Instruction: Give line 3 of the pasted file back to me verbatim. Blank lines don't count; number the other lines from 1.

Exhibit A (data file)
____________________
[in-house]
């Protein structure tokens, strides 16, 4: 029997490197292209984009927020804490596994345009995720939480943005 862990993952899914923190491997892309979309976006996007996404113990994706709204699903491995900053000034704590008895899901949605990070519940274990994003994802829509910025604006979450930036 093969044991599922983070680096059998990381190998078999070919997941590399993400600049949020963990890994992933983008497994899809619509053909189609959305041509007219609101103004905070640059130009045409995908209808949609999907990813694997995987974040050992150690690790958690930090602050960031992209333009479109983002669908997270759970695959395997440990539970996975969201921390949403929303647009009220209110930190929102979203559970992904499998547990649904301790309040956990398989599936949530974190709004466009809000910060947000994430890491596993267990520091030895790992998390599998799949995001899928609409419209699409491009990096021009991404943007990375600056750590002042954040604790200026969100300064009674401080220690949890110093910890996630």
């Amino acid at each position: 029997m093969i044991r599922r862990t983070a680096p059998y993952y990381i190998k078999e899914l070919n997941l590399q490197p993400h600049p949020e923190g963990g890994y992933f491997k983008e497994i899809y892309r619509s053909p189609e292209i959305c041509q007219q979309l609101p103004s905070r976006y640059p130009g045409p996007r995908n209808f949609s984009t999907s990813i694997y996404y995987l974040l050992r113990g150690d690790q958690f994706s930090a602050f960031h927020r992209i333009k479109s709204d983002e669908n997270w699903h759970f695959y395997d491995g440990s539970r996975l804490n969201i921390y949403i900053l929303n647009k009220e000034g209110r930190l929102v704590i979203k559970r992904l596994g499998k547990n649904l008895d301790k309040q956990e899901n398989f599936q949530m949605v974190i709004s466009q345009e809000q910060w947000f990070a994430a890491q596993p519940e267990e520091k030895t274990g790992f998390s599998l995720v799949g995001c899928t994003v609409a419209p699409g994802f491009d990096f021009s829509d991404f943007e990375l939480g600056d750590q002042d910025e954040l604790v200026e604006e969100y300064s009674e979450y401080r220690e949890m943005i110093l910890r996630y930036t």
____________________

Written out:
């Amino acid at each position: 029997m093969i044991r599922r862990t983070a680096p059998y993952y990381i190998k078999e899914l070919n997941l590399q490197p993400h600049p949020e923190g963990g890994y992933f491997k983008e497994i899809y892309r619509s053909p189609e292209i959305c041509q007219q979309l609101p103004s905070r976006y640059p130009g045409p996007r995908n209808f949609s984009t999907s990813i694997y996404y995987l974040l050992r113990g150690d690790q958690f994706s930090a602050f960031h927020r992209i333009k479109s709204d983002e669908n997270w699903h759970f695959y395997d491995g440990s539970r996975l804490n969201i921390y949403i900053l929303n647009k009220e000034g209110r930190l929102v704590i979203k559970r992904l596994g499998k547990n649904l008895d301790k309040q956990e899901n398989f599936q949530m949605v974190i709004s466009q345009e809000q910060w947000f990070a994430a890491q596993p519940e267990e520091k030895t274990g790992f998390s599998l995720v799949g995001c899928t994003v609409a419209p699409g994802f491009d990096f021009s829509d991404f943007e990375l939480g600056d750590q002042d910025e954040l604790v200026e604006e969100y300064s009674e979450y401080r220690e949890m943005i110093l910890r996630y930036t």